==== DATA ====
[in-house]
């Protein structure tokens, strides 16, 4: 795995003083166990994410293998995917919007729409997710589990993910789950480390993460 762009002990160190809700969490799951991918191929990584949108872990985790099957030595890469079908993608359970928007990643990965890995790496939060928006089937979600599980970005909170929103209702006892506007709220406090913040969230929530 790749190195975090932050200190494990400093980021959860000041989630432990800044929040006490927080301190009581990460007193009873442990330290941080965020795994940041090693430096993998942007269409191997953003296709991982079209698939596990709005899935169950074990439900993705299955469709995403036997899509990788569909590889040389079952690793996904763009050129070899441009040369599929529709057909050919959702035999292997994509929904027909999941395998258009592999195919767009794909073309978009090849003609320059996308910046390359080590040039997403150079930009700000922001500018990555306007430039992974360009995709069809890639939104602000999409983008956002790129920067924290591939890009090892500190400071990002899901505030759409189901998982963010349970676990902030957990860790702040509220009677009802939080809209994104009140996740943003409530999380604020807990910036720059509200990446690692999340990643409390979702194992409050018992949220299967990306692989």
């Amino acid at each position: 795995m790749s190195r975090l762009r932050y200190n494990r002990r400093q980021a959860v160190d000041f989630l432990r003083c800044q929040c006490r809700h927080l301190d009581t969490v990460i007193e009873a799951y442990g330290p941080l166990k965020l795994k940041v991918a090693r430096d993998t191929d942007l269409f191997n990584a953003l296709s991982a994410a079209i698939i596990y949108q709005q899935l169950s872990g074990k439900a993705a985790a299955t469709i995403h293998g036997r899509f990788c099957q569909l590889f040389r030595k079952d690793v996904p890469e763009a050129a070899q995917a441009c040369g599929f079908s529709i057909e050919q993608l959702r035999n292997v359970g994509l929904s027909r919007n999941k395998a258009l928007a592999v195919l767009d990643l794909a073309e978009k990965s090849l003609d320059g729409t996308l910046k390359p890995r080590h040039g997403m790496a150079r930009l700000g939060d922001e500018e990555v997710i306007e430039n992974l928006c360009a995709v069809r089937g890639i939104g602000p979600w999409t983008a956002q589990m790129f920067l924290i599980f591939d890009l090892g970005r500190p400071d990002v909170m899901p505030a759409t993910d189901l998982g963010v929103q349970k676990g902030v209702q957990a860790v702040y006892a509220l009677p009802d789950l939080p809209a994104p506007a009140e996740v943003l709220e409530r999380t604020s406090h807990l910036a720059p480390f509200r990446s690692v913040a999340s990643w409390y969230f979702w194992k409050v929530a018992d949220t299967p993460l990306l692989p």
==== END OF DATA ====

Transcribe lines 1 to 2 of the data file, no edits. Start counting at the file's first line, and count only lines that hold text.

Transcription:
[in-house]
């Protein structure tokens, strides 16, 4: 795995003083166990994410293998995917919007729409997710589990993910789950480390993460 762009002990160190809700969490799951991918191929990584949108872990985790099957030595890469079908993608359970928007990643990965890995790496939060928006089937979600599980970005909170929103209702006892506007709220406090913040969230929530 790749190195975090932050200190494990400093980021959860000041989630432990800044929040006490927080301190009581990460007193009873442990330290941080965020795994940041090693430096993998942007269409191997953003296709991982079209698939596990709005899935169950074990439900993705299955469709995403036997899509990788569909590889040389079952690793996904763009050129070899441009040369599929529709057909050919959702035999292997994509929904027909999941395998258009592999195919767009794909073309978009090849003609320059996308910046390359080590040039997403150079930009700000922001500018990555306007430039992974360009995709069809890639939104602000999409983008956002790129920067924290591939890009090892500190400071990002899901505030759409189901998982963010349970676990902030957990860790702040509220009677009802939080809209994104009140996740943003409530999380604020807990910036720059509200990446690692999340990643409390979702194992409050018992949220299967990306692989």